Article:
The nurse cap was modeled after a nun's habit, (how'd you like to wear one of those?). Like I said before, it was intended as a way to keep long hair out of a patient's face. Then one day, a nurse decided to let her hair touch her collar. Another day, a nurse decided to buck tradition and not wear her hat during her shift. That sparked a revolution, and suddenly nurses everywhere decided they didn't want their caps.
    The nurse cap will (unfortunately) never come back. But to any nurse anywhere who wants to or still wears one, I salute you. I encourage new nurse grads to wear their caps once, then toss them if they so desire.
    Okay, you realize there are hundreds of thousands, if not millions, of male nurses, right?


    And most of the old pics of nurses in caps I would not describe as "sexy". "Silly" comes to mind personally, but maybe it's just a generational thing. Even when I was a little kid, nurse caps were already a thing of the past. I associate that look with old, old movies and children's books.
  7. Visit  s.marie333 profile page
    3
    Quote from netglow
    Hey OP, I declined the pictures. What would I want a picture for??? I dunno. I'm a grown up, I'm not going to pass them around to relatives like I did when I was in gradeschool, what the??

    I didn't buy a pin. I have a sorority pin from my first college stint (again, I've grown up since). Don't know where any of my sorority stuff is.

    I went to our pinning which I also thought was a left over from childhood. Turns out 8 other classmates didn't go, I just thought I'd need to so I could be assured of a reference letter or two - felt like a fool. No party hats require there. But they were for the pictures.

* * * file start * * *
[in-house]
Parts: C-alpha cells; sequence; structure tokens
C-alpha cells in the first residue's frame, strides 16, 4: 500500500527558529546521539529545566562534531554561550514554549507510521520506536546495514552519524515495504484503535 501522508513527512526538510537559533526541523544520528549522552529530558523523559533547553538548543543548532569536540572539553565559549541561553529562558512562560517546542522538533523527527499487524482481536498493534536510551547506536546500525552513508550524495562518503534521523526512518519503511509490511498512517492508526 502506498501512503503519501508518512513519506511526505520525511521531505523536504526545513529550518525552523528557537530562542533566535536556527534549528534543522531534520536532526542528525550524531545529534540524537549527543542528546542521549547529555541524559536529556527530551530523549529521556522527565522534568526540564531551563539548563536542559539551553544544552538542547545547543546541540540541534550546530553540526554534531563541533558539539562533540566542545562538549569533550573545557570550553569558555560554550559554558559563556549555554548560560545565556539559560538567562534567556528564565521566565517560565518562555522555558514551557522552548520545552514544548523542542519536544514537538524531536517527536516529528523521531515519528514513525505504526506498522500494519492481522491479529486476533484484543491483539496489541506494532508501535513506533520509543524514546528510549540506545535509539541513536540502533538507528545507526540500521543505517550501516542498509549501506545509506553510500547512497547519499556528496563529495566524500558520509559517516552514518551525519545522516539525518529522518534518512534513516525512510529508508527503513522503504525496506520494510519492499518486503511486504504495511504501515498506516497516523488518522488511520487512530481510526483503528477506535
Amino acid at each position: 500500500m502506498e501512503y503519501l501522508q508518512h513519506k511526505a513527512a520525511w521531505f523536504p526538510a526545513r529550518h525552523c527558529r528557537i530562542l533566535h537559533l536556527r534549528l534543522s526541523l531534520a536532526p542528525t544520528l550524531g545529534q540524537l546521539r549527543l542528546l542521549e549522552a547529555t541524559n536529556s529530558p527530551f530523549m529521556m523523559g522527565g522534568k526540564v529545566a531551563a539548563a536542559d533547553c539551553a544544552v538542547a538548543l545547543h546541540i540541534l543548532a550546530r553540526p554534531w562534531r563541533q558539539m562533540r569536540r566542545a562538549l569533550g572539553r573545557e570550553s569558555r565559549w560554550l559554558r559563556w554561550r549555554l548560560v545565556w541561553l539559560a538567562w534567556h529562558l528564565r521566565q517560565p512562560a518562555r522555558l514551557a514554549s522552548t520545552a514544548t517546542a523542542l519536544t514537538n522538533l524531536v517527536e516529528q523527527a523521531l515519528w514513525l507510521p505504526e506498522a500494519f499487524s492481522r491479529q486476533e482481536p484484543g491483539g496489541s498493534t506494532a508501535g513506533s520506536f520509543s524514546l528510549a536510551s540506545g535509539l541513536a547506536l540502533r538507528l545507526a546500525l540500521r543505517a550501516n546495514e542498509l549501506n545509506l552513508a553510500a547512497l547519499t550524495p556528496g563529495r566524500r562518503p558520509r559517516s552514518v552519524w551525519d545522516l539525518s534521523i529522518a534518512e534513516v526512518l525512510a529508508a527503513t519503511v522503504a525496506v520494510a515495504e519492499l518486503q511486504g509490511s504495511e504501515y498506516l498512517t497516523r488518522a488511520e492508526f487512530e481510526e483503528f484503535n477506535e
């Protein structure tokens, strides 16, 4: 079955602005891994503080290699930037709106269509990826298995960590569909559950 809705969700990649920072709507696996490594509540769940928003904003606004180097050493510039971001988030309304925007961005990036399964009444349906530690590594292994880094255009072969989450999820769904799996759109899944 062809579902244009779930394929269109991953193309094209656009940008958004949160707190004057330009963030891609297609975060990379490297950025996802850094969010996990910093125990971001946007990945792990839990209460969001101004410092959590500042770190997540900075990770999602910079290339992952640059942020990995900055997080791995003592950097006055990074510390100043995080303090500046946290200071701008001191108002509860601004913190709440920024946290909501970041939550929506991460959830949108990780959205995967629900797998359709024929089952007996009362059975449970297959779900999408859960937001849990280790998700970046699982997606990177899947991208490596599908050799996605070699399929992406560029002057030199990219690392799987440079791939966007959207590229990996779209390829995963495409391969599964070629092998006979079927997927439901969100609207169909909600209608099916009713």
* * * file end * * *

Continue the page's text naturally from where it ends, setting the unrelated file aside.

I paid for a degee. I don't need to do the silly stuff. There was a college-wide formal graduation for people to go to anyway, I didn't go to that.

    I am a second degree nurse. Just done with college wasting my time and money.

    I don't think a pinning ceremony should be considered "silly" or something that you should feel foolish about. It is to honor the graduating students and gives them a right of passage into nursing. It has been a tradition for over a 1,000 years. A college-wide formal graduation is not even personal in my opinion. The pinning ceremony is intimate, with your classmates, teachers, and family. Maybe since you've already "been there, done that" with another degree, you don't care, but to me, I am a 21 year old who will be graduating with my first college degree and I am very proud of myself and want others to recognize my accomplishments.
    Tinker88, Szasz_is_Right, and Sun0408 like this.
  8. Visit  brillohead profile page
    0
    Quote from s.marie333

    I don't think a pinning ceremony should be considered "silly" or something that you should feel foolish about. It is to honor the graduating students and gives them a right of passage into nursing. It has been a tradition for over a 1,000 years. A college-wide formal graduation is not even personal in my opinion. The pinning ceremony is intimate, with your classmates, teachers, and family. Maybe since you've already "been there, done that" with another degree, you don't care, but to me, I am a 21 year old who will be graduating with my first college degree and I am very proud of myself and want others to recognize my accomplishments.